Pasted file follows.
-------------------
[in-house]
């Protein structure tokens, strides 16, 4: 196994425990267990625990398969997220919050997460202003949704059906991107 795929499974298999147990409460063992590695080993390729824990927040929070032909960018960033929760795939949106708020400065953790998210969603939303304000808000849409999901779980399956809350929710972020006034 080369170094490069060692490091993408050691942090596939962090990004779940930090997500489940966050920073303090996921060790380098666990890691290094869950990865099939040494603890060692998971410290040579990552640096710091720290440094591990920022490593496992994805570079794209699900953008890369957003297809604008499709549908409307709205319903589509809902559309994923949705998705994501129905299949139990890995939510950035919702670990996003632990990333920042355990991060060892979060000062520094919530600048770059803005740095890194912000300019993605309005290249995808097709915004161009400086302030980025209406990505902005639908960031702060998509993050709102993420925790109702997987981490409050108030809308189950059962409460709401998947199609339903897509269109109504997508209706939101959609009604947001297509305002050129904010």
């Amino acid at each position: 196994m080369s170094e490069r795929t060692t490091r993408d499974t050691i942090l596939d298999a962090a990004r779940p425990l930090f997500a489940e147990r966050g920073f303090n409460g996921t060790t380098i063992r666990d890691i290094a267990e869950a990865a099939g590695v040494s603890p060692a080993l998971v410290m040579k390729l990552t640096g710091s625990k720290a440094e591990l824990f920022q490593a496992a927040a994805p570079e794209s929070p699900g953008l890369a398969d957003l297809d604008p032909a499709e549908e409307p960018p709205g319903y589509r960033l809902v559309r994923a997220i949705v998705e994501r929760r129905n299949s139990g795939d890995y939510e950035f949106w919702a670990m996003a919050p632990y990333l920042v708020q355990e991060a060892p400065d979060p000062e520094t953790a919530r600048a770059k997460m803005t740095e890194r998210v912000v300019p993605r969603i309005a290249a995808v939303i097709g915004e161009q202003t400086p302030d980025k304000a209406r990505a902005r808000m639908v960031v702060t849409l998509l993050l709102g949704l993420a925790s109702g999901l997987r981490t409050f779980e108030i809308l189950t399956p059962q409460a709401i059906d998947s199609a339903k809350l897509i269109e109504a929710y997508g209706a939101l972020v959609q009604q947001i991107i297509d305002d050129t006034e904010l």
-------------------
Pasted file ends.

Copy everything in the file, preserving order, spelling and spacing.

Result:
[in-house]
């Protein structure tokens, strides 16, 4: 196994425990267990625990398969997220919050997460202003949704059906991107 795929499974298999147990409460063992590695080993390729824990927040929070032909960018960033929760795939949106708020400065953790998210969603939303304000808000849409999901779980399956809350929710972020006034 080369170094490069060692490091993408050691942090596939962090990004779940930090997500489940966050920073303090996921060790380098666990890691290094869950990865099939040494603890060692998971410290040579990552640096710091720290440094591990920022490593496992994805570079794209699900953008890369957003297809604008499709549908409307709205319903589509809902559309994923949705998705994501129905299949139990890995939510950035919702670990996003632990990333920042355990991060060892979060000062520094919530600048770059803005740095890194912000300019993605309005290249995808097709915004161009400086302030980025209406990505902005639908960031702060998509993050709102993420925790109702997987981490409050108030809308189950059962409460709401998947199609339903897509269109109504997508209706939101959609009604947001297509305002050129904010």
């Amino acid at each position: 196994m080369s170094e490069r795929t060692t490091r993408d499974t050691i942090l596939d298999a962090a990004r779940p425990l930090f997500a489940e147990r966050g920073f303090n409460g996921t060790t380098i063992r666990d890691i290094a267990e869950a990865a099939g590695v040494s603890p060692a080993l998971v410290m040579k390729l990552t640096g710091s625990k720290a440094e591990l824990f920022q490593a496992a927040a994805p570079e794209s929070p699900g953008l890369a398969d957003l297809d604008p032909a499709e549908e409307p960018p709205g319903y589509r960033l809902v559309r994923a997220i949705v998705e994501r929760r129905n299949s139990g795939d890995y939510e950035f949106w919702a670990m996003a919050p632990y990333l920042v708020q355990e991060a060892p400065d979060p000062e520094t953790a919530r600048a770059k997460m803005t740095e890194r998210v912000v300019p993605r969603i309005a290249a995808v939303i097709g915004e161009q202003t400086p302030d980025k304000a209406r990505a902005r808000m639908v960031v702060t849409l998509l993050l709102g949704l993420a925790s109702g999901l997987r981490t409050f779980e108030i809308l189950t399956p059962q409460a709401i059906d998947s199609a339903k809350l897509i269109e109504a929710y997508g209706a939101l972020v959609q009604q947001i991107i297509d305002d050129t006034e904010l």